Purpose of this Code of Practice
This Code of Practice (referred to from here on as the Code) is intended to help you to safely carry out signing, lighting and guarding of street works and road works on all highways and roads, except motorways and any dual carriageways with a speed limit of 50 mph or more. This Code is directed at operatives, supervisors, managers, planners and designers who are responsible for making sure that all street and road works are safe for both operatives and the public. Road users including pedestrians, cyclists and equestrians (horse riders) should not be put at risk, and should be able to see the extent and nature of any obstruction well before they reach it.
You must pay particular attention to the needs of disabled people and should also consider other vulnerable groups such as elderly people, children and those with push chairs. This Code will help you to do this.
Warning: Failure to comply with this Code is evidence of failing to fulfil the legal requirements to sign, light and guard works. Compliance with the Code will be taken as compliance with the legal requirements to which it relates.
Note: Further guidance on safe working on highways, including for some situations not covered by this Code, is available in Chapter 8 of the Traffic Signs Manual, published for the Department for Transport et al by The Stationery Office.
Application of the Code
This Code applies to all highways and roads, except motorways and any dual carriageways with a speed limit of 50 mph or more. This Code applies to works carried out by or on behalf of both highway authorities and statutory undertakers. It does not cover skips and scaffolding placed in the highway.
Guidance on some situations not covered by this Code can be found in Chapter 8 of the Traffic Signs Manual published for the Department for Transport et al by The Stationery Office. This gives authoritative advice, but it does not have the status of a Code of Practice under the Act. In Northern Ireland Article 31 of the Road Traffic Regulation Order (Northern Ireland) 1997 makes Chapter 8 mandatory for undertakers’ works on motorways or any dual carriageways with a speed limit of 50 mph or more. Elsewhere in the United Kingdom undertakers should refer to Chapter 8 when carrying out such works. For other roads, Chapter 8 or other relevant documents may provide further applicable guidance.
Legal status of the Code
Local highway authorities in England and Wales, and the road authority in Northern Ireland must comply with this Code for their own works. Roads authorities in Scotland should comply with this Code for their own works, as recommended by Scottish Ministers. All instances in the text of ‘highway authorities’ are to be read as references to ‘roads authorities’ in Scotland and Northern Ireland.
An undertaker, and those working on its behalf, carrying out work under the New Roads and Street Works Act 1991 must comply with this Code for their own works.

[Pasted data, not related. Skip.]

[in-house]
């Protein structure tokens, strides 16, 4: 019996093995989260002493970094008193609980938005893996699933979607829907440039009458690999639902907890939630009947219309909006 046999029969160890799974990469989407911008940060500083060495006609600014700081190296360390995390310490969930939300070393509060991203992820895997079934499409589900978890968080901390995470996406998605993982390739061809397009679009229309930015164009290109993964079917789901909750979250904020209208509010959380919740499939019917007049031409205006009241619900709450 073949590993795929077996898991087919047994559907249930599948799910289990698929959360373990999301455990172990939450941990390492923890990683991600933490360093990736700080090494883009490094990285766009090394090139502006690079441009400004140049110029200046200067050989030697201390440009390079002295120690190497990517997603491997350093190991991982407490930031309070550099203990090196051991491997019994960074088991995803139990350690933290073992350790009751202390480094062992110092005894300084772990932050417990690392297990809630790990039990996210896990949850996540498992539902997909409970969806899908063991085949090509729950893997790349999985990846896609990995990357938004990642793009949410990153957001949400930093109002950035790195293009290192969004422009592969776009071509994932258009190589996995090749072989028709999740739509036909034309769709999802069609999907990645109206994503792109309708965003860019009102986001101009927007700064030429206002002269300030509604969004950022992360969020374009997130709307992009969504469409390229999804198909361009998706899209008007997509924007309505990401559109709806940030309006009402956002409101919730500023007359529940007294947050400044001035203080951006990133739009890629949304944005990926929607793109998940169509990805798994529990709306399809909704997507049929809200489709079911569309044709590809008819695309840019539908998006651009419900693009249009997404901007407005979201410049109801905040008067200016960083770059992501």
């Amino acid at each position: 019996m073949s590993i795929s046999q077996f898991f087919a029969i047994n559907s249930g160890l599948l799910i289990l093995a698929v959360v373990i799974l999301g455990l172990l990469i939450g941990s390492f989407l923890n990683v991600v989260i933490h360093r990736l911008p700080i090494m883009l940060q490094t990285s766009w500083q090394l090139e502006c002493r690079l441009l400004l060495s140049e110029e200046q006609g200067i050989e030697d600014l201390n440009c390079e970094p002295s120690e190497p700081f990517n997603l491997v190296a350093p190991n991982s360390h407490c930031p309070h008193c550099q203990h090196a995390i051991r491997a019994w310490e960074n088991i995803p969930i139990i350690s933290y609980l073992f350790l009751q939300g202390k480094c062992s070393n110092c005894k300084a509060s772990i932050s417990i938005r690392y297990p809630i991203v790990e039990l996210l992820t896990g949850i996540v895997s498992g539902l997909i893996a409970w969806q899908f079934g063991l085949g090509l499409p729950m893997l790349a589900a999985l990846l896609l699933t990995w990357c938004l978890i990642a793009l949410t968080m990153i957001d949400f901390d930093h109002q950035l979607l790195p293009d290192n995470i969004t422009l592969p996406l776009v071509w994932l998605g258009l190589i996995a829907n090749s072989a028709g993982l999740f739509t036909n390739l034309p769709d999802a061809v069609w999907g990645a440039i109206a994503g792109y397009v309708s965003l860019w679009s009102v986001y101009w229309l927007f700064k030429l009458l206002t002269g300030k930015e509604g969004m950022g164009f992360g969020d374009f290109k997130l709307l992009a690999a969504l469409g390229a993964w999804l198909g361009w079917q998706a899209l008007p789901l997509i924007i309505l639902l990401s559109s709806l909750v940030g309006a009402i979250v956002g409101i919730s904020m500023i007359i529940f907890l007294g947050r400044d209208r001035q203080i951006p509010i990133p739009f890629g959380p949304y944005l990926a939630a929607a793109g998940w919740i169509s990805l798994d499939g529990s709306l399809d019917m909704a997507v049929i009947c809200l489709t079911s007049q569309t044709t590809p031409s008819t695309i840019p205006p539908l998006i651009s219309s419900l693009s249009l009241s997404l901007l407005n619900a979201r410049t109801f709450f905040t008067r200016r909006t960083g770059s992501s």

With the exception of Scottish roads authorities, failure to comply with this Code is a criminal offence and may lead to criminal prosecution in addition to any civil proceedings. Compliance with the Code will be taken as compliance with the legal requirements to which it relates.
This Code is issued by the Secretary of State for Transport and Welsh Ministers under Section 65 of the New Roads and Street Works Act 1991 and Section 174 of the Highways Act 1980, by Scottish Ministers under Section 124 of the New Roads and Street Works Act 1991, and by the Department for Regional Development under article 25 of the Street Works (Northern Ireland) Order 1995 and Article 31 of the Road Traffic Regulation Order (Northern Ireland) 1997.
All instances in the text of ‘TSRGD (TSR (NI) in Northern Ireland)’ are to be read as references to whatever versions of the Traffic Signs Regulations and General Directions or Traffic Signs Regulations (NI), as appropriate, are in force at the time.
This Code comes into force on 1 October 2014.
Other obligations not covered by this Code
Everyone on site has a personal responsibility to behave safely. Under the Health and Safety at Work etc. Act 1974 (in Northern Ireland, the Health and Safety at Work (Northern Ireland) Order 1978), employers have duties to protect their employees from dangers to their health and safety and to protect others who might be affected by the work activity (for example pedestrians, cyclists, equestrians and motorists). These include proper arrangements for design (including planning and risk assessment) and management (including supervision) of the works. Under the Equality Act 2010, works promoters also have a duty to have regard for the needs of disabled people and older people in the planning and execution of works.
In order to assess the efficacy of this Code in preventing accidents at street and road works sites, and to gather evidence for future revisions, it is strongly recommended that all works promoters keep records of any accidents or near misses on their sites, with a description of the situation, a cause or contributing factor if possible, and send these records to the relevant Highway Authorities and Utilities Committee on an annual basis for collation.
Department for Transport
The Scottish Government
The Welsh Government
The Department for Regional Development (Northern Ireland)